However, I became aware during this story that I was rushing.  Not rushing to get to the juicy ending, or to see a bad character get comeuppance, I just wanted to get to the end of the story.  I wanted to finish it.  I immediately threw out a lot of the background that would’ve seen it potentially become an emotive and chilling novella, and instead settled for a flashy, slightly surreal short story – all image and no character – which became Edward.  Writing sentences that would’ve once been as effortless as sledging down a snowy hill became as grueling as trying to drive a car uphill with a broken gearbox.  I tore out four passages of dialogue – usually the strongest aspect of my writing – partly because it was awful, and partly because it was perfectly fitting for the flow of a novella, but far too clunky and slowed the pace down of a short story.  Reading it back, it feels like watching a film with the sound off.  There’s lots of imagery there, but you don’t really care about the characters because you can’t hear their voices.  They don’t have anything to say.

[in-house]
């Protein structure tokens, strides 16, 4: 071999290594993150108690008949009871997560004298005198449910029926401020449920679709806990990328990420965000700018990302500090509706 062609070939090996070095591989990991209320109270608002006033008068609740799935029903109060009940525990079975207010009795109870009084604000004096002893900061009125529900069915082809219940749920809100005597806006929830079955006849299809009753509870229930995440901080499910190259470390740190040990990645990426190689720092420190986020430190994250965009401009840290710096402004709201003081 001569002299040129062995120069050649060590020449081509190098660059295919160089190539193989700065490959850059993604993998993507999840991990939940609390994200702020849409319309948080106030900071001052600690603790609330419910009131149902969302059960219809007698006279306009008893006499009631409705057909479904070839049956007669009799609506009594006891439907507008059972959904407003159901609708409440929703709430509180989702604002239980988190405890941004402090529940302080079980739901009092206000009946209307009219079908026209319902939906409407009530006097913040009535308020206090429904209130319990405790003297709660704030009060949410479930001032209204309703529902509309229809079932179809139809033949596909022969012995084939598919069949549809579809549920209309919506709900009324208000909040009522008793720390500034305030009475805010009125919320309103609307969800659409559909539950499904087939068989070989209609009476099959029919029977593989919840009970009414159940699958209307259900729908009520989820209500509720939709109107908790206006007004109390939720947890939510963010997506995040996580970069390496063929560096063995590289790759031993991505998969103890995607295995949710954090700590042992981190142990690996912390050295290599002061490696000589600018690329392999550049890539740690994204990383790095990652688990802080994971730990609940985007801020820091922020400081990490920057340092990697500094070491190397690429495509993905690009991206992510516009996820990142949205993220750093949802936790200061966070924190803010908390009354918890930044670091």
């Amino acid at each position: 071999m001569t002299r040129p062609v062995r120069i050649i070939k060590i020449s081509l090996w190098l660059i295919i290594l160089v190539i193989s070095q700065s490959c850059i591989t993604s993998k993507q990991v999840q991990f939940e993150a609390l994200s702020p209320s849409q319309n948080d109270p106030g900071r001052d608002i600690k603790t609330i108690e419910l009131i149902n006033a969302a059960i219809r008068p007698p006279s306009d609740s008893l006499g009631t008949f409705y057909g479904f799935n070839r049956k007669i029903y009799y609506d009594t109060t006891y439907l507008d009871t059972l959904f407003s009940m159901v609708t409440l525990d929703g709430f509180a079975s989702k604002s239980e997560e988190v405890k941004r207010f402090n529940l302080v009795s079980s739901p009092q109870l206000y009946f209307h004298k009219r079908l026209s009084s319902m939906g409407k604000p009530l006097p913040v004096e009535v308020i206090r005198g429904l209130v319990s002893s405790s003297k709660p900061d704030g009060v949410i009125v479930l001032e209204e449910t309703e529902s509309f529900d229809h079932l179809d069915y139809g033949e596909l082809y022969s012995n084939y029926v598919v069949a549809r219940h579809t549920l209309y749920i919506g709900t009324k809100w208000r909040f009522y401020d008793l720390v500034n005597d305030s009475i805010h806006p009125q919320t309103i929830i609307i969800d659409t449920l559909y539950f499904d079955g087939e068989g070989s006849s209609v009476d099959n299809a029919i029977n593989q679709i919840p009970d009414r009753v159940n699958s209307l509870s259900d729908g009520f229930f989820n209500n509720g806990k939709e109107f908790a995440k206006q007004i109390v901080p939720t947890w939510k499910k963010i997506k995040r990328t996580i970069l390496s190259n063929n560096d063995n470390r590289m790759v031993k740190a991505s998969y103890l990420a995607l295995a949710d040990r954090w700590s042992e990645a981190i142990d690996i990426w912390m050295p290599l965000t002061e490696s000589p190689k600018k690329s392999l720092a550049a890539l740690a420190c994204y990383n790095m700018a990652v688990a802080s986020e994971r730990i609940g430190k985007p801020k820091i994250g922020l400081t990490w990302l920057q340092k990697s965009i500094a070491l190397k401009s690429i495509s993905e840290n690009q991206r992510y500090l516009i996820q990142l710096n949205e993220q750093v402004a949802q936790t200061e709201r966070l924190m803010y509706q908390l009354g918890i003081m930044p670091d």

So why did this happen?  Why did someone who adores the actual physical aspect of writing and can describe it in so many ridiculously overblown ways, with a head full of an idea that they like (and I have a very strict filter for what I consider worth running with or not – another large part of the reason for not being prolific) end up churning out a half-arsed piece of sub-standard work?